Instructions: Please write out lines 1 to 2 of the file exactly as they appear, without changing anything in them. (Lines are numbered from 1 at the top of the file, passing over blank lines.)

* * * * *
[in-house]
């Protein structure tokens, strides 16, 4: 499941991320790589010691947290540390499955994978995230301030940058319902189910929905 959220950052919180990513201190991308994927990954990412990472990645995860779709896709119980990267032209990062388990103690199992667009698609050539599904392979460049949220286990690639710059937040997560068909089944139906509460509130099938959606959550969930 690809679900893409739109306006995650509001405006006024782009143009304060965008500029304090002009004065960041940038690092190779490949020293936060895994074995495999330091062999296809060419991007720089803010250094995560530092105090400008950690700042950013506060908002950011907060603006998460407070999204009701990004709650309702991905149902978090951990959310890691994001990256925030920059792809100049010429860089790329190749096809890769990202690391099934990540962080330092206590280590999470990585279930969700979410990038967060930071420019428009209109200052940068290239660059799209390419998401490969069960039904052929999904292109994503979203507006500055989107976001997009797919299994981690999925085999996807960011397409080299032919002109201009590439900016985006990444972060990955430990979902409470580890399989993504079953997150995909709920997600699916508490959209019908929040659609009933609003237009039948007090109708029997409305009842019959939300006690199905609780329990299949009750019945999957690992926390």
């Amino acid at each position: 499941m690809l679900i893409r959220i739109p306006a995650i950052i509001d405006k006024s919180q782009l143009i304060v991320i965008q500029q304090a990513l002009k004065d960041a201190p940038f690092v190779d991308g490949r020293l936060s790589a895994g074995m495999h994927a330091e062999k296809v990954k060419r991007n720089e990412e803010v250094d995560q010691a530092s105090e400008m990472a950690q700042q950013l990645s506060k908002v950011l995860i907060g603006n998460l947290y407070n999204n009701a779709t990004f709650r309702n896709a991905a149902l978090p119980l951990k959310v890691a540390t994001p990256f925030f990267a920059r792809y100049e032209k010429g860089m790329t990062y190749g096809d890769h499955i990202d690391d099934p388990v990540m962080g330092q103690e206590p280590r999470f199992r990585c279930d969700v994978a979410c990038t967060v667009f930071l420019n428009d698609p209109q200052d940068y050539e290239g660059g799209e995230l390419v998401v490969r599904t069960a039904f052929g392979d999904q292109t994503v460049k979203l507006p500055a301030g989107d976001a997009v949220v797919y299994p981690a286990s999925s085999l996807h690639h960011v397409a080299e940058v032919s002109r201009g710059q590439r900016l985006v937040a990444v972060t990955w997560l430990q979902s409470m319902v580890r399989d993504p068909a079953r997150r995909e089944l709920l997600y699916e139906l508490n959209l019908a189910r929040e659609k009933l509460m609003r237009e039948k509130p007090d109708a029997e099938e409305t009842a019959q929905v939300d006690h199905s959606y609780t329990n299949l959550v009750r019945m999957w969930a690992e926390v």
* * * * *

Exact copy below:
[in-house]
């Protein structure tokens, strides 16, 4: 499941991320790589010691947290540390499955994978995230301030940058319902189910929905 959220950052919180990513201190991308994927990954990412990472990645995860779709896709119980990267032209990062388990103690199992667009698609050539599904392979460049949220286990690639710059937040997560068909089944139906509460509130099938959606959550969930 690809679900893409739109306006995650509001405006006024782009143009304060965008500029304090002009004065960041940038690092190779490949020293936060895994074995495999330091062999296809060419991007720089803010250094995560530092105090400008950690700042950013506060908002950011907060603006998460407070999204009701990004709650309702991905149902978090951990959310890691994001990256925030920059792809100049010429860089790329190749096809890769990202690391099934990540962080330092206590280590999470990585279930969700979410990038967060930071420019428009209109200052940068290239660059799209390419998401490969069960039904052929999904292109994503979203507006500055989107976001997009797919299994981690999925085999996807960011397409080299032919002109201009590439900016985006990444972060990955430990979902409470580890399989993504079953997150995909709920997600699916508490959209019908929040659609009933609003237009039948007090109708029997409305009842019959939300006690199905609780329990299949009750019945999957690992926390």